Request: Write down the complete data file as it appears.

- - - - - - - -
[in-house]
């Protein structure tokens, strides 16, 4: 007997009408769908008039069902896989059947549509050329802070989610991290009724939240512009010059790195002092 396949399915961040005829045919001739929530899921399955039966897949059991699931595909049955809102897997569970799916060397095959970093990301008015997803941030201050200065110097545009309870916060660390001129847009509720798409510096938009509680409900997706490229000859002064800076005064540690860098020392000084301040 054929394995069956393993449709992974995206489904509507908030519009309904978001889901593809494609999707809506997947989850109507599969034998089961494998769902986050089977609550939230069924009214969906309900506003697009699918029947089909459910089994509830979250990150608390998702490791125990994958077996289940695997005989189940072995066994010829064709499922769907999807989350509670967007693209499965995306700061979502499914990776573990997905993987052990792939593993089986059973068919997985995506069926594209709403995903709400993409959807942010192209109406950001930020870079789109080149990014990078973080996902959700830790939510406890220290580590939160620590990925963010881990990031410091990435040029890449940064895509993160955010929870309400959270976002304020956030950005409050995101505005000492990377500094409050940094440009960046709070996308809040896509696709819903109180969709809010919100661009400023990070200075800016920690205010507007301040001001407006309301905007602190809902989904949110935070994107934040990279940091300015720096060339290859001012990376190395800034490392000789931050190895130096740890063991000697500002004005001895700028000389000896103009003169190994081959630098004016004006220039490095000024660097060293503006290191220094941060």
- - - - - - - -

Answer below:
[in-house]
């Protein structure tokens, strides 16, 4: 007997009408769908008039069902896989059947549509050329802070989610991290009724939240512009010059790195002092 396949399915961040005829045919001739929530899921399955039966897949059991699931595909049955809102897997569970799916060397095959970093990301008015997803941030201050200065110097545009309870916060660390001129847009509720798409510096938009509680409900997706490229000859002064800076005064540690860098020392000084301040 054929394995069956393993449709992974995206489904509507908030519009309904978001889901593809494609999707809506997947989850109507599969034998089961494998769902986050089977609550939230069924009214969906309900506003697009699918029947089909459910089994509830979250990150608390998702490791125990994958077996289940695997005989189940072995066994010829064709499922769907999807989350509670967007693209499965995306700061979502499914990776573990997905993987052990792939593993089986059973068919997985995506069926594209709403995903709400993409959807942010192209109406950001930020870079789109080149990014990078973080996902959700830790939510406890220290580590939160620590990925963010881990990031410091990435040029890449940064895509993160955010929870309400959270976002304020956030950005409050995101505005000492990377500094409050940094440009960046709070996308809040896509696709819903109180969709809010919100661009400023990070200075800016920690205010507007301040001001407006309301905007602190809902989904949110935070994107934040990279940091300015720096060339290859001012990376190395800034490392000789931050190895130096740890063991000697500002004005001895700028000389000896103009003169190994081959630098004016004006220039490095000024660097060293503006290191220094941060």